5G Microcell Pops Up on Popular Drag in Grand Junction Colorado
Cell providers are getting more and more clever all the time when it comes to disguising their towers. You've probably driven by this 5G Micro-Cell on 1st Street in Grand Junction, Colorado a thousand times and didn't know it.
You've seen towers disguised as trees, flagpoles, church steeples, and now streetlights. Keep an eye out for this one the next time you're cruising 1st Street.
Microcell Tower Well Hiden in Grand Junction Colorado
I never would have noticed this. The only reason I know about it is the engineer at our studio spotted it the other day. He has an eye for such things. For the rest of us, it looks pretty much like a street lamp.
You'll spot this unit on the northwest corner of 1st Street and Independent Avenue in Grand Junction right next to the Grand View Apartments.
Why Structures Such As This?
According to 5gradar.com, "5G will require operators to densify their networks in areas where tall towers aren’t an option. Microinfrastructure is the answer." The site adds, " 5G towers take up a significant amount of space...the height of the mast would be unsightly and would likely fall foul of local planning laws." The solution for areas such as ours? One solution is to consider compact antennas that are deployed alongside traditional macro infrastructure.
Please Welcome the Microcell
Microcells are great. They don't use up much space, and they can be attached to a wide variety of things, as in this case, lampposts. The site 5gradar.com states, "Mobile operators can then provide additional capacity to cover a large number of users in a crowded area – such as a public square, shopping center or football stadium."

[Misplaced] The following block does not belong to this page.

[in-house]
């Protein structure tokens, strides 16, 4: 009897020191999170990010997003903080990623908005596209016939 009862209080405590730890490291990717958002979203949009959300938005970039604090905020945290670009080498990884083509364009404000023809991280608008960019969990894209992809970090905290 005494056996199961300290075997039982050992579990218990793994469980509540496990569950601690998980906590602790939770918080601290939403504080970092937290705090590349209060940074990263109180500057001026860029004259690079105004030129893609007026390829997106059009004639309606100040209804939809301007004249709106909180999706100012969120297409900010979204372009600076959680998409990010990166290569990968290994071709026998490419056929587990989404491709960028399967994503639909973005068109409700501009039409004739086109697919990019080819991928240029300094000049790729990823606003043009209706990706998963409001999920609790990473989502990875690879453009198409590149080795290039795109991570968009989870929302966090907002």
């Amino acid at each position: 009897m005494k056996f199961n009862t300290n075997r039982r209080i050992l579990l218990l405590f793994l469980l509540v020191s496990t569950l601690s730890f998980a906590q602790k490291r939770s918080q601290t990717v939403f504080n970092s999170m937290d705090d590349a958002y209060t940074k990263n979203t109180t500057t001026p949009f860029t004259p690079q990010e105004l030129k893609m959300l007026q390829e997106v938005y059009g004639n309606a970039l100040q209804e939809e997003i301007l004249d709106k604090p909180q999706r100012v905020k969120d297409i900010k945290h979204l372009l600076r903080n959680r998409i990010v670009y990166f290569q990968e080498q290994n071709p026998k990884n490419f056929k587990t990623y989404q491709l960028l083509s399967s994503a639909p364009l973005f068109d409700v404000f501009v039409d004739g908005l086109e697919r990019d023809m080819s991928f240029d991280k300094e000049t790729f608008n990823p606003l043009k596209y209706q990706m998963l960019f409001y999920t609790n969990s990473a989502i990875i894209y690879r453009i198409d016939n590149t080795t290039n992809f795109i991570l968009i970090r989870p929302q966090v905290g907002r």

Why Would One of These Be at 1st Street and Independent?
Units such as this can have a range of 2 kilometers, but, if the microcell is using a high range spectra such as millimeter-wave, buildings and other objects could block the signal. In addition to that, the number of users might exceed the capacity of the microcell. The solution to this? Providers will need to deploy multiple microcells in the desired coverage area.
Living in the Modern World
If you're like me, you're probably at the point where you're keeping an eye out for these things no matter where you go. After spotting the tower at Home Depot in Grand Junction cleverly disguised as a tree, I've been keeping a sharp eye out for other brilliantly disguised towers.
Win, Win, Win Situation... Maybe
From my point of view, this is a potential win for everyone. If I'm thinking at all correctly:
- Users get better coverage
- Providers get great locations where power is already available
- The City of Grand Junction gets a streetlamp
When I was growing up in Grand Junction, we used to entertain ourselves by watching for Volkswagen Bugs and out-of-state license plates. The world has changed. Now we try to be the first to spot camouflaged 5G towers.